of the whole. And then I
wanted to fly, too, and feel the wind whipping
my hair.
But god damn biology, that rotten bastard telling me
it was all impossible. Telling me
People. Don’t. Fly.

Well, so what? The
freedom is what matters. Not
impossible. No ‘You can’t.’
The clouds are in my grasp.
The sky is mine.

No more bird. I
knew I was a fool. Tattered feathers, my dream,
burn up in the sun. Not impossible. No, you can’t.
The sky still isn’t the sky. It’s just blue.
I won’t let my hopes reach there again. But,
the sky is mine, and still, I’ll…

Just… wish.

2006-03-19, 03:45 PM
To His Coy Mistress by Andrew Marvel

Had we but world enough, and time, *
This coyness, Lady, were no crime *
We would sit down and think which way *
To walk and pass our long love's day. *
Thou by the Indian Ganges' side * * * * *5
Shouldst rubies find: I by the tide *
Of Humber would complain. I would *
Love you ten years before the Flood, *
And you should, if you please, refuse *
Till the conversion of the Jews. * 10
My vegetable love should grow *
Vaster than empires, and more slow; *
An hundred years should go to praise *
Thine eyes and on thy forehead gaze; *
Two hundred to adore each breast, * 15
But thirty thousand to the rest; *
An age at least to every part, *
And the last age should show your heart. *
For, Lady, you deserve this state, *
Nor would I love at lower rate. * 20
*But at my back I always hear *
Time's wingèd chariot hurrying near; *
And yonder all before us lie *
Deserts of vast eternity. *
Thy beauty shall no more be found, * 25
Nor, in thy marble vault, shall sound *
My echoing song: then worms shall try *
That long preserved virginity, *
And your quaint honour turn to dust, *
And into ashes all my lust: * 30
The grave 's a fine and private place, *
But none, I think, do there embrace. *
*Now therefore, while the youthful hue *
Sits on thy skin like morning dew, *
And while thy willing soul transpires * 35
At every pore with instant fires, *
Now let us sport us while we may, *
And now, like amorous birds of prey, *
Rather at once our time devour *
Than languish in his slow-chapt power. * 40
Let us roll all our strength and all *
Our sweetness up into one ball, *
And tear our pleasures with rough strife *
Thorough the iron gates of life: *
Thus, though we cannot make our sun * 45
Stand still, yet we will make him run. *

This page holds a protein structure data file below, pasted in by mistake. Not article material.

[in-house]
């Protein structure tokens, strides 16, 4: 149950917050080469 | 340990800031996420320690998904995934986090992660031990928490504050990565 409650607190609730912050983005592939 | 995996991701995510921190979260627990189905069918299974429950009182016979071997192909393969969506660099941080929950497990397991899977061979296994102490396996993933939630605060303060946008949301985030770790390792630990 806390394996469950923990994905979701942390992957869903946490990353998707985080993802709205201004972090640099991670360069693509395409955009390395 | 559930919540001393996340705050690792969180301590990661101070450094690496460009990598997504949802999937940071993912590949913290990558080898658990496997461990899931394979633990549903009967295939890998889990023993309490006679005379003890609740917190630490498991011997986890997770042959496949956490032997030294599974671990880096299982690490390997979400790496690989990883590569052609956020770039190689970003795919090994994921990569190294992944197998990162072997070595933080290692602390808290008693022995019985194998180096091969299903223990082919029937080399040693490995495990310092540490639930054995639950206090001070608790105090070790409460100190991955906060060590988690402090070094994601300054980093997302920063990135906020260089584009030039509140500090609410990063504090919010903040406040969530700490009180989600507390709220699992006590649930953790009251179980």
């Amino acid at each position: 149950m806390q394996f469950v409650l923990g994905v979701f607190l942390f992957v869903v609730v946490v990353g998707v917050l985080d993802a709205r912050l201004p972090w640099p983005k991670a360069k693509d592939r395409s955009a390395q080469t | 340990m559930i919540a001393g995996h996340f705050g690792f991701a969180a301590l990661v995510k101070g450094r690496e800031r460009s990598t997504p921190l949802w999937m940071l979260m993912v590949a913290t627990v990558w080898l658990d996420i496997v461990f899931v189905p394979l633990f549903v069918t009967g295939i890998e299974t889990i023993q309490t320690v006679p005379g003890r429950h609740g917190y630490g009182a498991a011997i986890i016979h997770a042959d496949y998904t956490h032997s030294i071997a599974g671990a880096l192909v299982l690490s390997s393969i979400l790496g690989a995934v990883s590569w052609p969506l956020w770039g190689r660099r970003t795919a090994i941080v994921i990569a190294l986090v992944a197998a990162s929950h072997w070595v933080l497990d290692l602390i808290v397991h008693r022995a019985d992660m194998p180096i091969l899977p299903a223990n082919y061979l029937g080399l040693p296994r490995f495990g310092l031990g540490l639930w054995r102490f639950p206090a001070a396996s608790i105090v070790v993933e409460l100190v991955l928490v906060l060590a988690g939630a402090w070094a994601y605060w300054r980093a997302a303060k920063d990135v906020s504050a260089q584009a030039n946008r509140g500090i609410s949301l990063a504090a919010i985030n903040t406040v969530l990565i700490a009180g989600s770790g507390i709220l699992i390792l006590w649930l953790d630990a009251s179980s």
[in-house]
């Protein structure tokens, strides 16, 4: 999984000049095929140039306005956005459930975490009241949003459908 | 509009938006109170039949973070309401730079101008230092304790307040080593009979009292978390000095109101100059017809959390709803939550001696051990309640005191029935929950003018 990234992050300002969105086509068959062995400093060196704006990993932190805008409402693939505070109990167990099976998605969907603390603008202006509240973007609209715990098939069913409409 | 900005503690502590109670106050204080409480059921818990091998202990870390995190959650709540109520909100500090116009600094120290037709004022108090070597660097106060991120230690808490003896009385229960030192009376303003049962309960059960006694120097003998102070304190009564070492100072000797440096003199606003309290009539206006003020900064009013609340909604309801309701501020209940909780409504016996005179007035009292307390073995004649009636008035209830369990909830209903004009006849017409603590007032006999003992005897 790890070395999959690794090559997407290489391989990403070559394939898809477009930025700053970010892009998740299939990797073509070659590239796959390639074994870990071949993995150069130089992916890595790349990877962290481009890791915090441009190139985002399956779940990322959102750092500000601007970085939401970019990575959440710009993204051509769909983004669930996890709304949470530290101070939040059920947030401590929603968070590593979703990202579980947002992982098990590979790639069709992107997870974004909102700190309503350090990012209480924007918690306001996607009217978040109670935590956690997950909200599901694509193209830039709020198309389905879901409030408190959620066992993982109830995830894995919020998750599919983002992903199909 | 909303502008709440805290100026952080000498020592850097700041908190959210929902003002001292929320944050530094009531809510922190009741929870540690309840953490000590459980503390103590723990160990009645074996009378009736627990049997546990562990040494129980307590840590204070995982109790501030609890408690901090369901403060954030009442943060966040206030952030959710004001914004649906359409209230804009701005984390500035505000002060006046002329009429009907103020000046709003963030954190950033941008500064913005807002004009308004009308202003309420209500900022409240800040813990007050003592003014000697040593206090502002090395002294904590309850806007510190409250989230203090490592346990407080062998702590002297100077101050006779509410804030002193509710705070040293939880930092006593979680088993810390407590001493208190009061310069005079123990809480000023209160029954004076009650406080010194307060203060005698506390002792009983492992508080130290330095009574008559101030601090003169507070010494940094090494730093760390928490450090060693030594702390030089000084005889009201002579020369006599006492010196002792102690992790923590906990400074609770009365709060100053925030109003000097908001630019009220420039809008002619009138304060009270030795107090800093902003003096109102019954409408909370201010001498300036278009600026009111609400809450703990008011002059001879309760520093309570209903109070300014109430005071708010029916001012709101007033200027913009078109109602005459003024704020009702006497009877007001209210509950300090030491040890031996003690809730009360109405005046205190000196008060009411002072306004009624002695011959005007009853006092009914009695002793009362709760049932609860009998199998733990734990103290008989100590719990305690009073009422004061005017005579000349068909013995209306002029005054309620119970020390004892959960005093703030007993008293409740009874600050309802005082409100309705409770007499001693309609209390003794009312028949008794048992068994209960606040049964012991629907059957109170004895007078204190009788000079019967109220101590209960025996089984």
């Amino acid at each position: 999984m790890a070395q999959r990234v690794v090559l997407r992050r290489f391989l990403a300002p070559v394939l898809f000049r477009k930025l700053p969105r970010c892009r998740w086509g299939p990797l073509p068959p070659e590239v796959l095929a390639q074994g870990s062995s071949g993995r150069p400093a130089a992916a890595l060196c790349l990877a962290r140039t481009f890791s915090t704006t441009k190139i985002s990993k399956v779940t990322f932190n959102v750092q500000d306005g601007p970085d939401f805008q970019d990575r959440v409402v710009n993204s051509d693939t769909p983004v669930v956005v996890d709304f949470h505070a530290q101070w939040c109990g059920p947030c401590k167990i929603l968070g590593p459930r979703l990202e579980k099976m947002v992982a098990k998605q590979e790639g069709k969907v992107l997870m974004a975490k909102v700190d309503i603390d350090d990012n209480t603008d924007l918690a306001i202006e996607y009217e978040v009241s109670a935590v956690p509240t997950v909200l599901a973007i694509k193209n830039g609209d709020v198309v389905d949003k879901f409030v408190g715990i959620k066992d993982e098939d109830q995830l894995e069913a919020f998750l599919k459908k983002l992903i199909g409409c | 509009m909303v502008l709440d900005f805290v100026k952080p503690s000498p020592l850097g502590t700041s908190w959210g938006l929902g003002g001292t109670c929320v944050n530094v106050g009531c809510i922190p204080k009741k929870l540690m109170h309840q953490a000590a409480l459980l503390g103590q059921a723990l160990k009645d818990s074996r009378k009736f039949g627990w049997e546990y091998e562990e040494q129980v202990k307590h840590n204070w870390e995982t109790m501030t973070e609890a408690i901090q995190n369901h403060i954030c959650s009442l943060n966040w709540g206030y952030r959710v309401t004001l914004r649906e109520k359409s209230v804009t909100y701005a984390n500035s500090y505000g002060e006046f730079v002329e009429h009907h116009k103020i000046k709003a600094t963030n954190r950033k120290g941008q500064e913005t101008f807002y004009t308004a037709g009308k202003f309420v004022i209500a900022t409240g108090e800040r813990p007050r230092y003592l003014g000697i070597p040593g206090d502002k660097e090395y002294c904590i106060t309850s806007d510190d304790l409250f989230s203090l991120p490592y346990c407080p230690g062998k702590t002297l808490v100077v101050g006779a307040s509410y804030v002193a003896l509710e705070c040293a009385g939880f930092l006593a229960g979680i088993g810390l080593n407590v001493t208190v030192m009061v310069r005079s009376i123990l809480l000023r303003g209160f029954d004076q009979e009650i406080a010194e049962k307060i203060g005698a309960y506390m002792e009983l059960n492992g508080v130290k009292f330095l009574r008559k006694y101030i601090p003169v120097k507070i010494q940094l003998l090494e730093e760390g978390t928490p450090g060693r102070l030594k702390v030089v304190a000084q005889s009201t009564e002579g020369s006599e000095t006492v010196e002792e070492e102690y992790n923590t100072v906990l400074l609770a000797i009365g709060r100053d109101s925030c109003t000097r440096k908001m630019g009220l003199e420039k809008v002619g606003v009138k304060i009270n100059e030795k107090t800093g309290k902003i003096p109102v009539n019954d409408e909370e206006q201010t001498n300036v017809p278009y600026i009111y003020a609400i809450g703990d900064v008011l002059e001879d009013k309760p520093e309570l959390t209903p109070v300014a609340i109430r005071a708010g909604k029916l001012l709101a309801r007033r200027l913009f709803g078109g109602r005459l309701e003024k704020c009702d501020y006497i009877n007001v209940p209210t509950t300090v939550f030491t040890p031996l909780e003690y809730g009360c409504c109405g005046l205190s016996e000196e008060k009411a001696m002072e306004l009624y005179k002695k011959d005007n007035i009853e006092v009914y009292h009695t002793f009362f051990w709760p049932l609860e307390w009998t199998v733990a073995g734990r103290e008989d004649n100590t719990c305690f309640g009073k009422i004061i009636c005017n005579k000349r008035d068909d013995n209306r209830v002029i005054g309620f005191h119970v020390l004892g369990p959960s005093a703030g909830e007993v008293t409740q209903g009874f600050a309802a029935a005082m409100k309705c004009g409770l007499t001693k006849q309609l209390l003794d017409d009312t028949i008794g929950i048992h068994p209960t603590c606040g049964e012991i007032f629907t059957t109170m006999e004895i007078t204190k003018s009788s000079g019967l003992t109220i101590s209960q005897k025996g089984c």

2006-03-22, 01:49 PM
One I really like:

Nothing Gold Can Stay - Robert Frost

Nature's first green is gold,
Her hardest hue to hold.
Her early leaf's a flower;
But only so an hour.
Then leaf subsides to leaf.
So Eden sank to grief.
So dawn goes down to day.
Nothing gold can stay.

What may be my family's unofficial creed, my grandfather's favorite, my father's as well, and mine to strive to live up to:

If - Rudyard Kipling

IF you can keep your head when all about you
Are losing theirs and blaming it on you,
If you can trust yourself when all men doubt you,
But make allowance for their doubting too;
If you can wait and not be tired by waiting,
Or being lied about, don't deal in lies,
Or being hated, don't give way to hating,
And yet don't look too good, nor talk too wise:
If you can dream - and not make dreams your master;
If you can think - and not make thoughts your aim;
If you can meet with Triumph and Disaster
And treat those two impostors just the same;
If you can bear to hear the truth you've spoken
Twisted by knaves to make a trap for fools,
Or watch the things you gave your life to, broken,
And stoop and build 'em up with worn-out tools:

If you can make one heap of all your winnings
And risk it on one turn of pitch-and-toss,
And lose, and start again at your beginnings
And never breathe a word about your loss;
If you can force your heart and nerve and sinew
To serve your turn long after they are gone,
And so hold on when there is nothing in you
Except the Will which says to them: 'Hold on!'

If you can talk with crowds and keep your virtue,
' Or walk with Kings - nor lose the common touch,
if neither foes nor loving friends can hurt you,
If all men count with you, but none too much;
If you can fill the unforgiving minute
With sixty seconds' worth of distance run,
Yours is the Earth and everything that's in it,
And - which is more - you'll be a Man, my son!

2006-03-22, 02:43 PM